Rethinking integration: new perspectives on adaptation and settlement in an era of superdiversity


  • Daniel Hartley Queen Mary University of London


This paper explores how super-diverse sites encourage people to develop cosmopolitan attitudes, skills and competence (Vertovec 2009; Wessendorf 2014; Devadson 2010; Müller 2011). Drawing insights from an ethnographic study conducted within a leading management school in one of the UK’s most diverse boroughs, we argue that undergraduate management education provides an enhanced context to explore how people learn through coping with contrasting cosmopolitan narratives. Findings show touristic cosmopolitan narratives reliant upon privileged geographical mobility that are reproduced by transnational students can provoke informal learning for those with limited geographical or social mobility (Bauman 1996). Unable to leverage the same resources, local and home students find their own personal trajectories minimized by the white trashy English girl stereotypes they face in Managing Diversity seminars. Marginalized as if ‘vagabonds’ without choice of attending the school, they develop critical attitudes toward rich transnational students and legitimate their own mobilities by drawing on their own and others’ diversity as a narrative repertoire (Bauman 1996). This failure is significant because clear interest is placed upon preparing management students for globalized workplaces, although current approaches are largely found wanting (Lorbiecki and Jack, 2000; Taras et al., 2009: 415; Eisenberg et al., 2013: 604; Rosenblatt et al., 2013: 356; Ng et al., 2009). Today emphasis is placed upon developing management students’ cultural intelligence because “the context for action is constantly changing and students must learn to adapt swiftly” (Blasco, 2009: 177). Such aspects of managerial know- how or tacit knowledge however are harder to recognize “in action” and notoriously more difficult to represent and transmit through traditional teaching methods (Chia and Holt, 2008; Nonaka   and   Takeuchi,   1995;   Nonaka   and Toyama, 2007; Blasco, 2009; Taras et al., 2009). In response, emphasis is now placed upon ‘experiential learning’ interventions perceived to offer greater opportunity to develop more obscure aspects of management activity (Kolb and Kolb, 2005; Armstrong, 2008; Jones, 2003). “Cultural awareness”, for example, has been found to be most effectively learned through “direct, experiential exposure to intercultural situations where students are affectively as well as cognitively engaged” (Blasco, 2009:177). They also aim to cultivate management students‘ cultural intelligence through inviting critical reflection upon cultural stereotypes, or develop multicultural competencies through apparently intensive direct contact with other cultures via technological global virtual classrooms that link up seminar classes around the world. Other interventions aim toward developing students’ diversity awareness through study-abroad programs, or awareness to new management approaches through volunteering in different countries (MacNab and Worthley, 2012; Berger, 2001; Eisenberg,   2013:   616;   Taras   et   al.,   2009; Schwabenland, 2011; Erez et al., 2013). But although such approaches are popular they still lack relevance to management graduates’ experiences of globalized workplaces (Blasco, 2009: 176).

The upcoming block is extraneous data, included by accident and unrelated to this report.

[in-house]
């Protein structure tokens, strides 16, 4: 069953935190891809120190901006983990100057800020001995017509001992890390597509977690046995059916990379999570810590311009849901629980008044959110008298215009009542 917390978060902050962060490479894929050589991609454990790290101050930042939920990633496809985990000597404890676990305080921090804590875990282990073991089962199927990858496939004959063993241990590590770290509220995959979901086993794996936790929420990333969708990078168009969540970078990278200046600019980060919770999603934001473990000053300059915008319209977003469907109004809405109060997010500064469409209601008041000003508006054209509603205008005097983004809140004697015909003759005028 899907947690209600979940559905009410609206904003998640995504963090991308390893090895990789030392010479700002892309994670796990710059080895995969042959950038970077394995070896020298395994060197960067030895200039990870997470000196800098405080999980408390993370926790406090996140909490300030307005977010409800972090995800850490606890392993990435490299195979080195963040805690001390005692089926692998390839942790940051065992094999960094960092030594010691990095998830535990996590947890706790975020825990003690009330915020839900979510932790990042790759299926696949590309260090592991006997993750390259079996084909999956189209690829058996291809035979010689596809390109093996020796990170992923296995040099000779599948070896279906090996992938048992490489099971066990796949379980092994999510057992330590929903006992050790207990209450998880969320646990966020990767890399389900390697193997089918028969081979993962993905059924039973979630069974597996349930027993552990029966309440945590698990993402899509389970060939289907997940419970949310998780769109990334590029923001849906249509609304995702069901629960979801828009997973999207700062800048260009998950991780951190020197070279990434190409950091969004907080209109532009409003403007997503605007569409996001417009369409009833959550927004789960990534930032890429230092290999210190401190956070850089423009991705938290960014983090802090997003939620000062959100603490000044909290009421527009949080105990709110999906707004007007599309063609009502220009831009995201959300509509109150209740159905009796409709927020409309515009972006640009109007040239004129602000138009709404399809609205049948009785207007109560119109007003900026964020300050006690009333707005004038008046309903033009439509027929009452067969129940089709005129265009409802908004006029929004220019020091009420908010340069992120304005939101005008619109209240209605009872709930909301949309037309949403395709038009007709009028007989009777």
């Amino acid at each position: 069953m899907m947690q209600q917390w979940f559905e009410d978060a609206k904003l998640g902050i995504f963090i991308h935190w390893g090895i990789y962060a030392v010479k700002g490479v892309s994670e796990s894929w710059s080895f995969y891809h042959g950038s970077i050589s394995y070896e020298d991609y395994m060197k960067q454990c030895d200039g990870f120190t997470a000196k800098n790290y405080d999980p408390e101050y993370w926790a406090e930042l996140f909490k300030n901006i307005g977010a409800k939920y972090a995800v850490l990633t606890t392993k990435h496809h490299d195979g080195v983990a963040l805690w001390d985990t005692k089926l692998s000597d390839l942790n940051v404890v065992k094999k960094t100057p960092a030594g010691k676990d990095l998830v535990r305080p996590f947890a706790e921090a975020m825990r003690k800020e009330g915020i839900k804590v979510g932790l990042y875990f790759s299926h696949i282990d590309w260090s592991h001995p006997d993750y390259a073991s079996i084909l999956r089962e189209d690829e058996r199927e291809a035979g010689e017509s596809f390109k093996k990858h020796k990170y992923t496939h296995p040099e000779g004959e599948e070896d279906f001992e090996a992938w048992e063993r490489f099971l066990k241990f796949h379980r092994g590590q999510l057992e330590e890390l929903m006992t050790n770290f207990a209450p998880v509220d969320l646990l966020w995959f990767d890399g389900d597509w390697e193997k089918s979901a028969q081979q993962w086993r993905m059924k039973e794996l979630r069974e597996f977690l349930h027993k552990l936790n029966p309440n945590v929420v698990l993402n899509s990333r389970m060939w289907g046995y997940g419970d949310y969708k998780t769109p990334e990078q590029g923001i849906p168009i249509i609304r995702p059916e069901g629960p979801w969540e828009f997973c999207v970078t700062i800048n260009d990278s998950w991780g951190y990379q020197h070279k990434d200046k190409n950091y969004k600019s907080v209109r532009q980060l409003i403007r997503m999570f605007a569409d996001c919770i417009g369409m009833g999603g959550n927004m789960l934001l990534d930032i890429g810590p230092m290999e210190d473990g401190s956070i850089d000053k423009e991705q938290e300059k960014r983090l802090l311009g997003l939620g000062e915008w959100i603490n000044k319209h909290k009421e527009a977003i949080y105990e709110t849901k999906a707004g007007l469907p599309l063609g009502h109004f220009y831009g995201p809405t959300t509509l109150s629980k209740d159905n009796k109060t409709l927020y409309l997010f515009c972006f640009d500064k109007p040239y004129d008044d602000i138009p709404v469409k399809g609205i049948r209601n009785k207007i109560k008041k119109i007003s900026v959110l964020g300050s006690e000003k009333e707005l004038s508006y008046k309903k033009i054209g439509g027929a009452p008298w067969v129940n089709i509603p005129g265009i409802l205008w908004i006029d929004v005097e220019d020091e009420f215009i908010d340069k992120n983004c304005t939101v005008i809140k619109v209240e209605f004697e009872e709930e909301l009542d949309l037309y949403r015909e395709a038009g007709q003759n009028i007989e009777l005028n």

Concluding, the paper argues super-diverse sites do not in themselves encourage cosmopolitan learning but can provide contexts within which learning arises informally between the sometimes conflicting narratives of different groups. As a result, research tends to ignore diversity within everyday management learning contexts and implications for student experiences. This also means most researchers presume management learning experiences are restricted to “purposefully designed experiential learning interventions” (Eisenberg, 2013: 616). The “construction of learning from experience” thereby appears to be “an intentional act” in which “learners must be (consciously) engaged for  learning  to  occur  at  any  level”  (Fenwick, 2001: 4). There is little interest in day-to-day implications of diversity and management students might cope with, and learn from these. Instead, it appears management students can only learn to “manage diversity” through experiential learning interventions deliberately designed by educators who specify “the experiences to make figural for the day” (Yballe and O’Connor, 2004: 474).



Bauman, Z. (1996) Tourists and vagabonds: Heroes and victims of postmodernity, Political Science Series, 30.
Devadson, R. (2010) Cosmopolitanism, geographical imaginaries and belonging in North London, Urban Studies, 47(14), 2945-2963.
Müller, F. (2011) Urban alchemy: Performing urban cosmopolitanism in London and Amsterdam, Urban Studies, 48(16), 3415-3431.
Ng, K.Y., Van Dyne, L., and Ang, S. (2009) From ex- perience to experiential learning: Cultural intel- ligence as a learning capability for global leader development, Academy of Management Learn- ing & Education, 8(4), 511-526.
Rosenblatt, V., Worthley, R., and MacNab, B. (2013) From contact to development in experiential cultural intelligence education: The mediating influence of expectancy disconfirmation, Academy of Management Learning & Education,
12(3), 356-379.
Vertovec, S. (2009) Cosmopolitanism in attitude, practice and competence, MMG Working Paper 08-09.
Wessendorf, S. (2014) Commonplace Diversity: Social Relations in a Super-Diverse Context, Basingstoke: Palgrave MacMillan.




How to Cite

Hartley, D. (2018). Rethinking integration: new perspectives on adaptation and settlement in an era of superdiversity. PuntOorg International Journal, 1(1), 12–17. Retrieved from